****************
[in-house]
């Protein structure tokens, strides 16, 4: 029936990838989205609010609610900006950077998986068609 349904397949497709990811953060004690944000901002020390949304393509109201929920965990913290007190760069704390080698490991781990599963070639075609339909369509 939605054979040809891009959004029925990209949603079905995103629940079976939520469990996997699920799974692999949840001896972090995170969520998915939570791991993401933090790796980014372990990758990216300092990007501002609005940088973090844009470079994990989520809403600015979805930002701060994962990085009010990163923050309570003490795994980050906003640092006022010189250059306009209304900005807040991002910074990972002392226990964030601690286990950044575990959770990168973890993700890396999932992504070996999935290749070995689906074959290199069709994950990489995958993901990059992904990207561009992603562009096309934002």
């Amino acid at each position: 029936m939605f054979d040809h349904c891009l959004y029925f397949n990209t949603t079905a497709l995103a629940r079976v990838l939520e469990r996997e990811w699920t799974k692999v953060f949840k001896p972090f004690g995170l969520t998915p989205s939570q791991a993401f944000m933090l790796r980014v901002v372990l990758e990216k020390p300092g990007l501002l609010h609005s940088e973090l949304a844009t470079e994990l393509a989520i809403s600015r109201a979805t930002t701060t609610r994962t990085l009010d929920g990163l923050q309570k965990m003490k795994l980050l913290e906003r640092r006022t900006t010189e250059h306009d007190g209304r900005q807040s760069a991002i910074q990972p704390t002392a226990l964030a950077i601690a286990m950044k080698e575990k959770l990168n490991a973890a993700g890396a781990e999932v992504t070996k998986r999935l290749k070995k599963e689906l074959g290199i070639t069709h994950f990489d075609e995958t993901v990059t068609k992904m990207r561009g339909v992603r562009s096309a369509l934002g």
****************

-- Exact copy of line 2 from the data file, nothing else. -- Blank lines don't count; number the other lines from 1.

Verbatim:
């Protein structure tokens, strides 16, 4: 029936990838989205609010609610900006950077998986068609 349904397949497709990811953060004690944000901002020390949304393509109201929920965990913290007190760069704390080698490991781990599963070639075609339909369509 939605054979040809891009959004029925990209949603079905995103629940079976939520469990996997699920799974692999949840001896972090995170969520998915939570791991993401933090790796980014372990990758990216300092990007501002609005940088973090844009470079994990989520809403600015979805930002701060994962990085009010990163923050309570003490795994980050906003640092006022010189250059306009209304900005807040991002910074990972002392226990964030601690286990950044575990959770990168973890993700890396999932992504070996999935290749070995689906074959290199069709994950990489995958993901990059992904990207561009992603562009096309934002």